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An analysis of policy and social factors impacting the uptake of sexual and reproductive health services in Kabul, Afghanistan

HADI, MANIZHA (2016) An analysis of policy and social factors impacting the uptake of sexual and reproductive health services in Kabul, Afghanistan. Doctoral thesis, Durham University.



Research Question:
What factors at individual, health service provision and system levels are influencing sexual and reproductive health (SRH) service uptake?
In many Afghan ethnic groups, girls and women face heavier risks of disease and infection than men. Their diminished economic and social status compromises their ability to select healthier life strategies and access to sexual reproductive health (SRH) services. The Afghan government estimates a high maternal mortality ratio (327/100,000 live births) in Afghanistan. However, due to inadequate reliability of data, the true maternal mortality and morbidity ratio remain unknown. A deeper understanding of the policy and social factors that impact on poor SRH service uptake would help the development of applicable and successful SRH Policy and frame applicable and appropriate approaches for sustainable SRH service uptake in Afghanistan.
It is a qualitative policy analysis using the ‘Broader Framework of Thinking’ by Walt and Gilson (1994) and a variety of data collection methods. Data was collected from 450 participants (Patients 223, Family members 72, Health service providers 63, Governmental staff 31, Coordinating organisation staff 17, Religious leaders 11, Health-promoters 13, Psychosocial counsellors 20) by conducting interviews, focus group discussions, participant observation, life narratives, document reviews and an audit of medical records.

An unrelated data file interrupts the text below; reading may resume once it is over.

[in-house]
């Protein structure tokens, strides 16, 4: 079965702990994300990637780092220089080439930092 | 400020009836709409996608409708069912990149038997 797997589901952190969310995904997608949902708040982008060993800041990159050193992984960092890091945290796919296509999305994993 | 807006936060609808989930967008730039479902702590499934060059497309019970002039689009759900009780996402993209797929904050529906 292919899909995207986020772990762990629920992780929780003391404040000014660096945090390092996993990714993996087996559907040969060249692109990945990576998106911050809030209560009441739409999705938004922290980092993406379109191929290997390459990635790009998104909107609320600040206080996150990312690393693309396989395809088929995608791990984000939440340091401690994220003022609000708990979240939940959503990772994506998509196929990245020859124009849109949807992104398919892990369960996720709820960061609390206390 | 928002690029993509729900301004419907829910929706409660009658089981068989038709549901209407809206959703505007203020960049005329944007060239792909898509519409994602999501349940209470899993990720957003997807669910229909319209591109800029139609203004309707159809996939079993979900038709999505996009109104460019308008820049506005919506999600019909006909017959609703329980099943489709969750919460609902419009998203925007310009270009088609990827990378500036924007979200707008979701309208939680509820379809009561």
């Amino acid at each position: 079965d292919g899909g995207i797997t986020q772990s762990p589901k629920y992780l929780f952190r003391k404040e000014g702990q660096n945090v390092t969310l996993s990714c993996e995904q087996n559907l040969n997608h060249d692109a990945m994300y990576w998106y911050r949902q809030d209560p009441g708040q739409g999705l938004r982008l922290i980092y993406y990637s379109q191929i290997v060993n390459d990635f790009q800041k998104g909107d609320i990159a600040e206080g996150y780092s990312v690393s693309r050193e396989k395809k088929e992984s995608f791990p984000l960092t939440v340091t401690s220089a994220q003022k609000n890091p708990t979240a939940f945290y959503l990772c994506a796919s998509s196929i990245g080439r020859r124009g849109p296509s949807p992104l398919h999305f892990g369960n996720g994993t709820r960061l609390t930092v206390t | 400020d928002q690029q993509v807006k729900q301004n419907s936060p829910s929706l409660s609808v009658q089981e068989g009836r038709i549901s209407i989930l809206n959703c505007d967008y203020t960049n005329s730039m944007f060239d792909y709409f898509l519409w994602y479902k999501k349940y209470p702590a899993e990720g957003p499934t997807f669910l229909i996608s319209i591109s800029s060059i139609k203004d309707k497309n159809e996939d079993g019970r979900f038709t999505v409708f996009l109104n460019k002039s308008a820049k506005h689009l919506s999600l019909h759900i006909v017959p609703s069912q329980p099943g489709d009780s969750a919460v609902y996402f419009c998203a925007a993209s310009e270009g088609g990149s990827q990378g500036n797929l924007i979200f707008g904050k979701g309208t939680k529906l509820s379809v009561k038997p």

My results show the key factors underlying women’s poor health were a lack of knowledge about SRH, poor communication, and a lack of honour and trust both between individuals and within the health system. In addition, research findings highlighted that depression, multi-pregnancies, childbirth complications, anemia, malnutrition, sexually transmitted infections and interpersonal violence were routine for women. It clearly shows gaps within SRH Policy design and implementation and health service provision. These gaps are associated with social factors, which negatively impact on access and utilisation of proper SRH services
Conclusions and Recommendations:
This research analysed national reproductive health Policy (NRHP) and explored the impact of multifaceted social factors on SRH service uptake. In complex health systems recommending solutions require distinguishing between types of problems and a specific time-scale to improve SRH service uptake.

Item Type:Thesis (Doctoral)
Award:Doctor of Philosophy
Keywords:Sexual and reproductive health guidelines, maternal mortality/health, Afghanistan, fragile state, reproductive health care services, pregnancy, childbirth and post childbirth complications, SRH strategic framework, applicable SRH approaches, international SRH guidelines, decision making, socio-cultural beliefs, barriers to sexual and reproductive health services / utilisation, SRH pilot study, SRH efficacy
Faculty and Department:Faculty of Social Sciences and Health > Medicine and Health, School of
Thesis Date:2016
Copyright:Copyright of this thesis is held by the author
Deposited On:24 Nov 2016 07:54

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